“Get a Winter Mind-Set”

Tips for Cycling in Icy Conditions

At this time of year ice is just as much a problem as the low winter sun which is at its most dazzling at the end of the morning commute and the beginning of the evening rush hour when the roads are at their busiest.

Cycling UK, the national cycling charity, has prepared seven tips for cyclists, and gathered advice from motoring organisations for driving around cyclists in icy conditions.

  • Let out some air - grip is improved by increasing contact with the road. Letting a little air out from your tyres can make a real difference
  • Slow it down - icy conditions and narrow cycle tyres at speed can be a recipe for disaster. No need to break that Strava record, give yourself more time and if in doubt about conditions, take it easy
  • Keep out of the gutter - this advice stands no matter the conditions, but after rain and following a freeze, the sides of roads can be treacherous
  • Chill out - if you do hit some ice or a similarly slippery surface, sudden steering movements and sharp braking can see you go from the vertical to the horizontal in record time. Relax and ride it out or, if it's an extended stretch, consider walking the distance
  • Stay seen - low winter sun and the longer nights can make visibility both for you and other road users all the harder. If it's dark make sure you have the appropriate front and rear lights (a legal requirement) and if in the day, watch out for that low sun - it's a hazard for all road users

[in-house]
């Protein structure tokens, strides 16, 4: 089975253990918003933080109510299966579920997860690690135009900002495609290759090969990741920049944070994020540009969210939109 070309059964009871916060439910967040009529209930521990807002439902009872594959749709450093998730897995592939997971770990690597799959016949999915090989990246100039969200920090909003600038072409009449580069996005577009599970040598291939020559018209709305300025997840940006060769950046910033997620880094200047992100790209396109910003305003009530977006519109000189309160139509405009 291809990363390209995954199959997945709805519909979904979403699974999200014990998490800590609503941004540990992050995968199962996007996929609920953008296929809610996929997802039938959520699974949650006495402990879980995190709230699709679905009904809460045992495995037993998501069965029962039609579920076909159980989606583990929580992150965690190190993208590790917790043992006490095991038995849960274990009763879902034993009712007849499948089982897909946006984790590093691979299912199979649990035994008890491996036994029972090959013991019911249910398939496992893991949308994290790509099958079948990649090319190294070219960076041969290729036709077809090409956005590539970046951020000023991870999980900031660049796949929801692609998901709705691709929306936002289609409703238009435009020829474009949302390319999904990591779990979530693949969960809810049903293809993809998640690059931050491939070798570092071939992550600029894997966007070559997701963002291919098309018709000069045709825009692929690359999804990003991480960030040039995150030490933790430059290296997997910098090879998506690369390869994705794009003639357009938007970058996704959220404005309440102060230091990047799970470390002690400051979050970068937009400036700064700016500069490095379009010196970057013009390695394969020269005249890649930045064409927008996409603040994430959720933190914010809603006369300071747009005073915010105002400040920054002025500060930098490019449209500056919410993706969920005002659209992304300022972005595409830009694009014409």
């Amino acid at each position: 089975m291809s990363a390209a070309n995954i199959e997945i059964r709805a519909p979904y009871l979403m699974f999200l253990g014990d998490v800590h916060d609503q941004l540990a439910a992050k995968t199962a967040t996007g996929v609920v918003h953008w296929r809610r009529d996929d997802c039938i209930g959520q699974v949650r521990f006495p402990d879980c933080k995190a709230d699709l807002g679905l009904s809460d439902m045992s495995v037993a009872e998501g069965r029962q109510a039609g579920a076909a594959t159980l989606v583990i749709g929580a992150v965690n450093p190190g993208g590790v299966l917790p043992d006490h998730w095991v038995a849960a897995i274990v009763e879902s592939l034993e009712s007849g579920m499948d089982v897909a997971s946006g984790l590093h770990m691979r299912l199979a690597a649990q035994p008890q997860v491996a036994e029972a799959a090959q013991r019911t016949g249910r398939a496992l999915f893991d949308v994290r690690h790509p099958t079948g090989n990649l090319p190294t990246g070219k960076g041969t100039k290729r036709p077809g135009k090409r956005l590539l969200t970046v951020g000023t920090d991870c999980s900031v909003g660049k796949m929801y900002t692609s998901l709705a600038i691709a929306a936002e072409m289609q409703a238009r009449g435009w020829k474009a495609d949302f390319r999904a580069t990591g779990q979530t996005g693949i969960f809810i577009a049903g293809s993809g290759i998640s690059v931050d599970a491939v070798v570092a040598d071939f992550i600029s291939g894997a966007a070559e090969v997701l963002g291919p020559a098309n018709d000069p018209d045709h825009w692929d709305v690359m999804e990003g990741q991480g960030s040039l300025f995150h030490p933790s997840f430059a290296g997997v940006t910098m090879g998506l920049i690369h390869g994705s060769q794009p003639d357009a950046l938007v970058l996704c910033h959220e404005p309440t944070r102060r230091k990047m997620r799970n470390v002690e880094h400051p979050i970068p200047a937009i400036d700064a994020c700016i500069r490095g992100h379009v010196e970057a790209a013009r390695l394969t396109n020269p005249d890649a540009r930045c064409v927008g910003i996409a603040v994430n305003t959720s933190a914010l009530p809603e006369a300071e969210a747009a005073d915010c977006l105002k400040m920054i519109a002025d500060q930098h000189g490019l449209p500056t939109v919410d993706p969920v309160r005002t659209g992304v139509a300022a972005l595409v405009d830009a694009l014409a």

• Dress appropriately - layers are best for trapping in warm air and can help you regulate your temperature while riding. Pay particular attention to your extremities like hands, feet and head, as these are all set to suffer more in the cold. Also consider bringing a thermal top in case you need to stop for a long period of time
  • Consider alternatives - you may want to think about changing your route or the time of your journey to avoid icy conditions.

On some winter days, when weather conditions are freezing and very icy and it is getting dark by mid-afternoon - quite extreme - you should consider whether cycling is a safe and sensible option.

All road users, cyclists and motorists alike, need to ensure they get into a winter mind-set. People need to appreciate that it could take longer to stop than it usually does.

Ultimately, it's worth remembering that while cyclists are more vulnerable than car users, they have the same rights to share the road as drivers, and at the end of the day, we're all just trying to get to our destination safely.

NB: See Rule 163 and the ‘Hierarchy of Road Users’ in The Highway Code changes, January 2022, Thank-you to Cycling UK, 2022.